Continuing the battle against gold miners' mercury in Peru

The US Department of State is granting $1 million to the Blacksmith Institute to collaborate with the Peruvian Ministry of Environment (Minam) in the hopes of reducing the use of mercury in southern Peru, Peru This Week reports. The US and Minam, under the Minamata Convention, are working to reduce mercury use in the regions of Madre de Dios and Puno in Southern Peru.

The US Ambassador to Peru, Brian Nichols, emphasised that the American government will continue to push for the points established by the Convention in Latin America and the Caribbean.

Mercury used in informal gold mining has caused contamination over vast areas of the Peruvian jungle and all over the world. The Minamata Convention therefore was signed by an international team of countries to reduce its use.

“I urge you to consider our Environmental Affairs Office as a hub that can help you connect with your partners and other financing sources in the United States and international organizations,” he told Andina news agency.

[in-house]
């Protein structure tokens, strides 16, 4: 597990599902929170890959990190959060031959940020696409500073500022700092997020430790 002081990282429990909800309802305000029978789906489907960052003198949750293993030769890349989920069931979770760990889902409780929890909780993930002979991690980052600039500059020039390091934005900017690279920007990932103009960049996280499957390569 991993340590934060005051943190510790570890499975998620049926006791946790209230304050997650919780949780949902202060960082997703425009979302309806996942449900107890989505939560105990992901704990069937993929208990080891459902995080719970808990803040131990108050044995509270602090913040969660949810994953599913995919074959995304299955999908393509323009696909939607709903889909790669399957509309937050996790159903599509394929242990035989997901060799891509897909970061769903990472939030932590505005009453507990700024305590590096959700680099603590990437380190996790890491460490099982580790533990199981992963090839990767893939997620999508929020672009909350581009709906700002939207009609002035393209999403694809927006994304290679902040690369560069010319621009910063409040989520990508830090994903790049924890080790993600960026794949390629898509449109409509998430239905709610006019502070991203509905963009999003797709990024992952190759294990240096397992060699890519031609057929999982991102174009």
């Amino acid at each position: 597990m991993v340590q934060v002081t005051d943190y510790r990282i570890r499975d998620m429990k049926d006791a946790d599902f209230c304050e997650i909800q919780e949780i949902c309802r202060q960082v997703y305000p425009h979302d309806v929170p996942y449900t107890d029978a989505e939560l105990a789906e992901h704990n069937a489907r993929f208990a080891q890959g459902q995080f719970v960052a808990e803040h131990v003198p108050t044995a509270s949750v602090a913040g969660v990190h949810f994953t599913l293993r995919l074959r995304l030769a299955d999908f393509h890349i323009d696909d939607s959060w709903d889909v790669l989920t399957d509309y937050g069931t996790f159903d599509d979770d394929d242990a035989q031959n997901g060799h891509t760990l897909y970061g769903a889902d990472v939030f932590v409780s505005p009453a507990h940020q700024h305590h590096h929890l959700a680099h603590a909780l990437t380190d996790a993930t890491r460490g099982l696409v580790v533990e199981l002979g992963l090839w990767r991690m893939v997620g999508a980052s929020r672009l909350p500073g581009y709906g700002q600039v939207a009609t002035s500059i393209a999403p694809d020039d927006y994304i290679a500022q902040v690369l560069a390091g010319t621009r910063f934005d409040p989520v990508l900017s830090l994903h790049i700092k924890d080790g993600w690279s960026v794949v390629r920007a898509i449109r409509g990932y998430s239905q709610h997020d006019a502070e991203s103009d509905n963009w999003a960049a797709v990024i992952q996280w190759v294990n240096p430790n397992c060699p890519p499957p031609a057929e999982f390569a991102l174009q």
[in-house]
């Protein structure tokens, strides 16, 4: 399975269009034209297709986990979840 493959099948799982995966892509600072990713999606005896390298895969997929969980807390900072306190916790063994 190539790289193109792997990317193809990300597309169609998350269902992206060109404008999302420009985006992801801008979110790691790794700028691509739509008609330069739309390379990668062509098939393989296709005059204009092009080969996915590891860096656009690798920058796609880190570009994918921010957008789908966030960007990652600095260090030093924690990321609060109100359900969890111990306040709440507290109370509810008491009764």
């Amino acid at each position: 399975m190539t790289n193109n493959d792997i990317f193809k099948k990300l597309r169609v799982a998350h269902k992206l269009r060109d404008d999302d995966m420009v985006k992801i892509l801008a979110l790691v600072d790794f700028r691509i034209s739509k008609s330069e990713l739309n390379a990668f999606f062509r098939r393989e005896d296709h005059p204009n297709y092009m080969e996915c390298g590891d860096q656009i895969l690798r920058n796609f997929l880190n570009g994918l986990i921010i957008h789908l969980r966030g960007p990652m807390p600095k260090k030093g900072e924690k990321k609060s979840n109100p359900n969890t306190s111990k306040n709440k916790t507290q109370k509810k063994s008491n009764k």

Two years ago, a shocking documentary demonstrated exactly how devastating informal gold mining and mercury are destroying forests in Peru. Amazon Gold, produced by Sarah DuPont, is “the disturbing account of a clandestine journey that bears witness to the apocalyptic destruction of the rainforest in the pursuit of illegally mined gold.”

Nichols highlighted efforts made by Peru and the US to fight this struggle. It is significant to this struggle that there is a legal framework behind it to prosecute wrong-doers. Therefore, the two states have trained environmental prosecutors and judges and as well worked with publc-private partnerships to improve scientific research in Madre de Dios.